I am so thankful that I had this experience. Even in Belfast it’s easy to dismiss and forget the significance of where I am. Going to Derry jolted me awake. It reminded me of the most important aspects of my last three months here and more importantly made me think about my future. I don’t want the Derry field trip to be a nice story I tell my kids one day. I want it to be a reminder of what true empathy of past events feels like. I want it to be something that motivates me to be more passionate and understanding. I want it to be something that makes me fight for a better future. I’ve stood under the Derry City walls and I never want to forget.

Abraham Nelson, Kenyon College

Spring Semester in Belfast

Living and Learning in Belfast

As of my writing this, I've been in Belfast with CIEE for roughly nine weeks. It's really surprising how different life is here from the USA, the shared English language can make you overlook
the fact that you're going to a totally foreign country in the time leading up to the semester abroad, but the little things tend to add up: the cars, people keeping to the left side of sidewalks, the massive amount of regional slang, the clothes (track pants everywhere).

Then there are of course the big differences that come with being in Belfast: the murals of guys with ski masks and AK-47s on the sides of houses, the massive “peace line” walls dividing catholic/nationalist and protestant/unionist neighborhoods, the marches, and parades.

Mural 8

Even the university system here is different (and its taken me ages to get used to). I am in no way saying that different is bad, I chose to do a semester abroad because I wanted something different. I
love the sense of, I suppose you could say, adventure that comes with settling into a new culture. Belfast has been far from a disappointment in that regard.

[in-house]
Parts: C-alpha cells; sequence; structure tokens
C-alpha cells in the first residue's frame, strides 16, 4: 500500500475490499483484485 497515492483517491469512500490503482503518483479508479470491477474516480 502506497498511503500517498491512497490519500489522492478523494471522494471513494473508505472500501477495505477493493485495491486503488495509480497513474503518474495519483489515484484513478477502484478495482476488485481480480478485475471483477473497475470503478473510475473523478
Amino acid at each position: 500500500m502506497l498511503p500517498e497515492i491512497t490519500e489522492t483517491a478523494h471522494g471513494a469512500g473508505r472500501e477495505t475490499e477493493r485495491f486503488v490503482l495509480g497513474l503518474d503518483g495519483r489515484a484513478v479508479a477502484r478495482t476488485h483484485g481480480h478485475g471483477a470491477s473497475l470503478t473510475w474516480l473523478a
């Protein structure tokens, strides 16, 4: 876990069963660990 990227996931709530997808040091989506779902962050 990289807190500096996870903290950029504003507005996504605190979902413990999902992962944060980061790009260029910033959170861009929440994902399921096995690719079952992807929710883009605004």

One of my biggest fears about studying abroad was that I would wind up trapped in what I call the “American Bubble” where I spend my entire trip around other Americans and don't really spend time with the locals. You see this happen with students who go abroad all the time, but that thankfully hasn't happened to me. Nearly all of my friends here are Irish (or English or Scottish as Northern Ireland is part of the United Kingdom). There are only a few other American students I know of in Northern Ireland at all (if you went to Dublin that would be a totally different story).

It was easy to integrate here, the shared language obviously helped, and beyond that, the people here are really friendly, the friendliest I've ever known to be honest. If I meet someone here I almost always like them, and thats not something I could say about back home.

Queens University itself is great. The university is massive, with over 20,000 students, so coming from a small college of only 2,000 I was a little bit worried about getting overwhelmed. Queens handles its size well though, all lectures have a “tutorial” each week which is a small discussion class of about twelve to sixteen students each week.


The smaller size gives you a chance to actually ask questions and have more face-to-face time with your professors. Class can sometimes get confusing though. My field for example, anthropology, is taught completely differently